The House Budget Committee under Chairman Rep. Paul Ryan released an assessment of the federal safety net Monday that casts skepticism on many of its features and sets the stage for the Wisconsin Republican to offer plans for major changes.
The report, titled “The War on Poverty: 50 Years Later,” does not include new proposals or address some of the recent attempts by members of the GOP to chart out a new course on anti-poverty policy in the wake of the recession that has driven millions of Americans into poverty, but instead criticizes existing federal policy.
Ryan, who is perhaps the most influential Republican on matters of domestic policy, said in a message accompanying the 204-page document that he hoped it would “help start the conversation” about taking a “hard look” at the government’s welfare efforts.
The report is highly critical of much of the existing safety net, noting at the outset that it comprises 92 programs that are “duplicative and complex” that accounted for $799 billion in spending in 2012.
“In some cases, these programs have helped. But in others, they have been counterproductive,” the report claims.
The report notes that the poverty rate has been stuck near 15 percent, the “highest in a generation,” following the recession, although it acknowledges elsewhere that the official poverty measure isn’t always the best indicator of hardship.
And, citing a number of academic, think tank and government experts, it blames three factors for increasing poverty: Family breakdown, the decline of work and the lack affordable education.
In particular, the report singles out the disincentives to work created by the patchwork of safety net programs.
Because there’s “little to no coordination” among the many programs intended to alleviate poverty, they can create high implicit marginal tax rates for low-income workers. That is, workers can lose benefits as they earn more, reducing the reward to work.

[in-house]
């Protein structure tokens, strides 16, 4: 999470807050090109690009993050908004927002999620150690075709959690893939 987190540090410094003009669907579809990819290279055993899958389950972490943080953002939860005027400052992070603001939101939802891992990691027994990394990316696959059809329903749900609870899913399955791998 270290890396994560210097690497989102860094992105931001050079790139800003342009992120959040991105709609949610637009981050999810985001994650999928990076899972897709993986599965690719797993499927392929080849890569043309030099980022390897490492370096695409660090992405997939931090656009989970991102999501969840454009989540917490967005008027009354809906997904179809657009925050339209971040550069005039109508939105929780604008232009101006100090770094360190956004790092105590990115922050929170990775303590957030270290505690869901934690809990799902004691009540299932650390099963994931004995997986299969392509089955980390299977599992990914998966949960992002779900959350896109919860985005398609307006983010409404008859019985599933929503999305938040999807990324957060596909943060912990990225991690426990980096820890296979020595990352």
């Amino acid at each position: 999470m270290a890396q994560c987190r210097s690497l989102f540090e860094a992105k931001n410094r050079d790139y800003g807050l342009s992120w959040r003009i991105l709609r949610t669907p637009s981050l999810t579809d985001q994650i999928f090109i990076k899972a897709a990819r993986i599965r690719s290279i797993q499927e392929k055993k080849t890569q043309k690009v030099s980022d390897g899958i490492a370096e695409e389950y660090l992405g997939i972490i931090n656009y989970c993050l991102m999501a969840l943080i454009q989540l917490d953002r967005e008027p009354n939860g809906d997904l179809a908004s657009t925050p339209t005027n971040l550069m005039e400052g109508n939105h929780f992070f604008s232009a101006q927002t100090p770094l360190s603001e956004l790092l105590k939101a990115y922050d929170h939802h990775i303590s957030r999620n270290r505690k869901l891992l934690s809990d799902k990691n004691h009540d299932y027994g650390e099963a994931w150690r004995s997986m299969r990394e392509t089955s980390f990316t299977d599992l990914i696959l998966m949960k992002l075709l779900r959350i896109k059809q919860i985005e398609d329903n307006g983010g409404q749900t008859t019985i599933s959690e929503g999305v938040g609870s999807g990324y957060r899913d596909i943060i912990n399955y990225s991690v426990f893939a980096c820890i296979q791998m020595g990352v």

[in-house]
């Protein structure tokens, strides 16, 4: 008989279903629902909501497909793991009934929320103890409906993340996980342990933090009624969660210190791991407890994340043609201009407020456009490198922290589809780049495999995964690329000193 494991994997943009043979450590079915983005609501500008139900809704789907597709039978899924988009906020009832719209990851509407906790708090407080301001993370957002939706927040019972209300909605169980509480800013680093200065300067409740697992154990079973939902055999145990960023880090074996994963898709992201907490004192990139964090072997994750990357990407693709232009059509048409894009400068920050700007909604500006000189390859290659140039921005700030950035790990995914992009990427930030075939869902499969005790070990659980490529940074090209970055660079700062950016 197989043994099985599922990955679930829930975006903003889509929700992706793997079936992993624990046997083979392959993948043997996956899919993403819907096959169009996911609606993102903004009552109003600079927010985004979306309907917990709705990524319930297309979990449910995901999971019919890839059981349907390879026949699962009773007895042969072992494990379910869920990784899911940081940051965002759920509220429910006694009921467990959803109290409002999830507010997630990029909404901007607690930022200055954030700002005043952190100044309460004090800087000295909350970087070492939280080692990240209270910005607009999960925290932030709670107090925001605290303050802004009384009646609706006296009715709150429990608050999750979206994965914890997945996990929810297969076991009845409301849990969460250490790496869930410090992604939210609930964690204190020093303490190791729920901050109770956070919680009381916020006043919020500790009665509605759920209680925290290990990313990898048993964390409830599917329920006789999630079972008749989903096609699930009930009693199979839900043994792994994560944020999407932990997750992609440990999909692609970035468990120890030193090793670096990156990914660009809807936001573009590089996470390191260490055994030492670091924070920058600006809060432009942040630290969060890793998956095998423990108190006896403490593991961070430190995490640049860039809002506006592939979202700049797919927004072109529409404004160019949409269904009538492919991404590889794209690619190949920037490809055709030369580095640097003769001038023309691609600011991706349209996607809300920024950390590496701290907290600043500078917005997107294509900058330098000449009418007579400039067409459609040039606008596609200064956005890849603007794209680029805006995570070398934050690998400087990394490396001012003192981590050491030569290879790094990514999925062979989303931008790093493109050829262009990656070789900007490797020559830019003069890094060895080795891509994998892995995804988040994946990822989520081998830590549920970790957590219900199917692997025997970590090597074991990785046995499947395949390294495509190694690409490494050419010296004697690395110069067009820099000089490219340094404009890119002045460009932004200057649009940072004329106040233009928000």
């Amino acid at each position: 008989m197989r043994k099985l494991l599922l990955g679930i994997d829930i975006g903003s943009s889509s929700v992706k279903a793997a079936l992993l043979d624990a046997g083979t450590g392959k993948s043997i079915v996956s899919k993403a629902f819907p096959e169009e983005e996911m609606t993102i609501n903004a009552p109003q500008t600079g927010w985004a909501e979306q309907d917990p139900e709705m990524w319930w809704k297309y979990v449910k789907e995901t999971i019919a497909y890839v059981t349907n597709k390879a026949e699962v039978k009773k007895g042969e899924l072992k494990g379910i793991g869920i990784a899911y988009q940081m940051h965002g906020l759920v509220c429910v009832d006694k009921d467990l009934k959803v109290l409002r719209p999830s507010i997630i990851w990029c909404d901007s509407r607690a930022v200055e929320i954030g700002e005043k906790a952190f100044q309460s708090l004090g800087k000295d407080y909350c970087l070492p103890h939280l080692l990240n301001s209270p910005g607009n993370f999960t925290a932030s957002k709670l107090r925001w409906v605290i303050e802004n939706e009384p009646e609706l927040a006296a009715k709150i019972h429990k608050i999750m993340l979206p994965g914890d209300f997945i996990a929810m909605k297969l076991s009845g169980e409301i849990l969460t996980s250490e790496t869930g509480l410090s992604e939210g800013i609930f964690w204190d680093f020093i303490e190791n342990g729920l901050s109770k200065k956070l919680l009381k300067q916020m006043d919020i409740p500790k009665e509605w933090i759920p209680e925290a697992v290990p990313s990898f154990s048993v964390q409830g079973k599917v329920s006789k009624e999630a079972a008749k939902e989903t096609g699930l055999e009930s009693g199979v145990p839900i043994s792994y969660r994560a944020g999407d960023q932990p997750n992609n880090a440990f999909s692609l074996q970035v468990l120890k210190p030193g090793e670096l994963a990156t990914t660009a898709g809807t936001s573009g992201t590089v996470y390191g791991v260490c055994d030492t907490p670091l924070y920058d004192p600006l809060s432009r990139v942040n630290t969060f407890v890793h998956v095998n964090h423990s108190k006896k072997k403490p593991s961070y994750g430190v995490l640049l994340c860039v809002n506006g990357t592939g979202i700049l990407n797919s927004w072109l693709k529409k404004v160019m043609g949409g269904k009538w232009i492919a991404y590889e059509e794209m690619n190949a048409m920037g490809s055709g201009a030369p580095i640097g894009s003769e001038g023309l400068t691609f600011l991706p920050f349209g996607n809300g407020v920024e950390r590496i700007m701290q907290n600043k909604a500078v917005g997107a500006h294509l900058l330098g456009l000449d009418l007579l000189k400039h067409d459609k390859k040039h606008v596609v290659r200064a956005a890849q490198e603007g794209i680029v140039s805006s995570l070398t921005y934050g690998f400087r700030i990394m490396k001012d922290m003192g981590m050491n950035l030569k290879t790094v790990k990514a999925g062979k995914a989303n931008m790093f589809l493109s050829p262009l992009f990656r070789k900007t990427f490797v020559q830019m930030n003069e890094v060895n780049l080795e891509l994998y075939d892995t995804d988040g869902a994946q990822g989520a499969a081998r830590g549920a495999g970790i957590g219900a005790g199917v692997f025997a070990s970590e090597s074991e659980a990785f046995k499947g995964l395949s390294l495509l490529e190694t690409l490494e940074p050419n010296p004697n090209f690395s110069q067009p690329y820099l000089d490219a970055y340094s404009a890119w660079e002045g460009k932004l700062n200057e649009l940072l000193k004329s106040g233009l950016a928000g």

The report cites estimates from Eugene Steuerle of the Urban Institute and the Congressional Budget Office in stating that those implicit marginal tax rates can range from 80 to 100 percent for Americans near the poverty line.
The bulk of the document, however, is dedicated to assessing the effectiveness of each program constituting the welfare state.
Notably, the Republicans on the House Budget Committee call into question the single largest means-tested program, Medicaid.
“Those enrolled in Medicaid and the CHIP generally report having poorer health and using more services than people who have other health insurance or who lack insurance altogether,” the report says of the low-income health insurance program, which accounted for $265 billion, or one-third of welfare spending, in 2013.
The authors assemble a range of studies to indicate the program’s unfavorable effects on access to health care utilization, patient outcomes, private insurance coverage, welfare participation, and more. While they do note evidence suggesting that Medicaid reduces mortality, they also state that “Medicaid coverage has little effect on patients’ health,” citing the results of a recent major quasi-experimental study of a Medicaid expansion lottery in Oregon.
The implied suggestion that Medicaid does not improve outcomes for its recipients is sure to renew debate over the program. White House officials have cited the results of the Oregon health experiment to the opposite effect, noting its benefits for the mental health and self-reported physical health of enrollees. The study also found that the Medicaid expansion helped beneficiaries avoid bankruptcy.
The House Budget Committee report casts other programs in a poor light, including food stamps and the Head Start program, which it says “is failing to prepare children for school,” while also noting that other early education programs have shown more promise.
But it also includes a strong defense of welfare reform, claiming that work rules and time limits for cash assistance have helped reduce poverty. The report notes that the poverty rate for children in female-headed households, at 47 percent, is still below the pre-reform rate of 55 percent, despite the recession.
The report was released the day before President Obama’s fiscal 2015 budget was due. A Ryan aide told the Washington Examiner that it “challenges critics of reform to defend the status quo.”
The report doesn't outline any new directions for anti-poverty programs or assess proposals offered by other Republicans such as Sens. Mike Lee of Utah or Rand Paul of Kentucky. The aide said, “I would expect Paul Ryan to have more to say in this area in the year ahead.”